All Things Belong to God - A Reflection from 1 Corinthians 3
I am in the midst of a series of bible studies focused on Paul's first letter to the Corinthian church. I have long been fascinated by this book and its message. I appreciate in great measure its reminder that the church has always had its struggles, many of which are products of the context in which the church finds itself. The Corinthians church, at the time of Paul's writing of this letter, was relatively young. If Paul wrote to them in the year 54 CE or there abouts, and had arrived in the city in around 50 or 51 CE, they were still learning what it meant to be a community of faith. While that might be true, many of the issues facing them continue to face us.
In the opening chapters Paul addresses the claims of having wisdom, which appears to derive from the surrounding culture. The invitation Paul gives to them is to break from of their cultural captivity, and embrace the counter-cultural nature of the Gospel. We hear a lot these days about the church needing to become counter-cultural, though I'm not sure we know how to get there. That said, maybe we have something to learn here.
In the final verses of chapter 3 of 1 Corinthians Paul continues his confrontation with the ongoing factionalism in the church at Corinth. There were those who aligned themselves with Paul, while others aligned themselves with Apollos. Paul has made it clear in the preceding verses that he and Apollos are on the same team. Paul planted, while Apollos watered. Ultimately everything depends on God. Therefore there is no reason to boast in one's leaders or to divide up on this basis. Neither Paul nor Apollos is anything. While they can claim to have everything, whether Paul, Apollos, or Cephas, along with the world, the present and the future, none of this really matters in the long run. That is because everything stands in relationship to Jesus. They belong not to Paul or Apollos or Cephas. They belong to Christ. So there is no need to boast in one's leaders.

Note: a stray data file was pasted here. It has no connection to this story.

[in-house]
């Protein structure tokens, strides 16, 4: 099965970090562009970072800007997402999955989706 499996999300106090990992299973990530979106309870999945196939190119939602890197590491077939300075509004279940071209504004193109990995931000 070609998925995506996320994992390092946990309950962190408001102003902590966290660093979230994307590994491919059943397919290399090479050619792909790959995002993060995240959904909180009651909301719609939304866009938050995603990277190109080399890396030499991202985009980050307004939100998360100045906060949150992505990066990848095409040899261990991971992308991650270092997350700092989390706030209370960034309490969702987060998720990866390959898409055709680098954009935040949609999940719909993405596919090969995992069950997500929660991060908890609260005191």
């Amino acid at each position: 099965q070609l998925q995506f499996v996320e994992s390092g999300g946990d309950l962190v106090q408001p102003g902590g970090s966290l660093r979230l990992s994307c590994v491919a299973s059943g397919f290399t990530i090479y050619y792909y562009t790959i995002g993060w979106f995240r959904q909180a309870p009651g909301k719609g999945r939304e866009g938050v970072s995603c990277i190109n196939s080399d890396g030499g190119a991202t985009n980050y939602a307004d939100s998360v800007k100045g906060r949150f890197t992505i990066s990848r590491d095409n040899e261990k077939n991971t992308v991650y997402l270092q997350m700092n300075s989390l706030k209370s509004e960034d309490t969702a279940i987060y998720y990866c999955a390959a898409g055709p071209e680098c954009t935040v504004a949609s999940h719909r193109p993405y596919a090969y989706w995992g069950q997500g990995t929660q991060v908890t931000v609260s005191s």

As a pastor, it always feels good to be acknowledged and appreciated. There is a temptation to compare ourselves with others. It is true that there have always been what we might call cults of personality. But in the end, none of this matters. It doesn't matter whether you have a best-selling book or a top rated TV program. All that matters is Jesus, for all things belong to him, and he, Paul tells us belongs to God. So I appreciate this word from Charles Campbell in his commentary on 1 Corinthians n the Belief series:
“As he does throughout his opening theological vision, Paul proclaims that God is the central player; God is the primary actor on the stage—not the leaders, not the Corinthians, not even Paul himself. The wise in God’s temple are not those who possess everything but those who recognize that they belong to Christ. All other claims are subordinate to this one. Belonging to Christ, belonging to God, the Corinthians and their leaders have no cause for boasting.” [1 Corinthians: Belief, pp. 72-73.]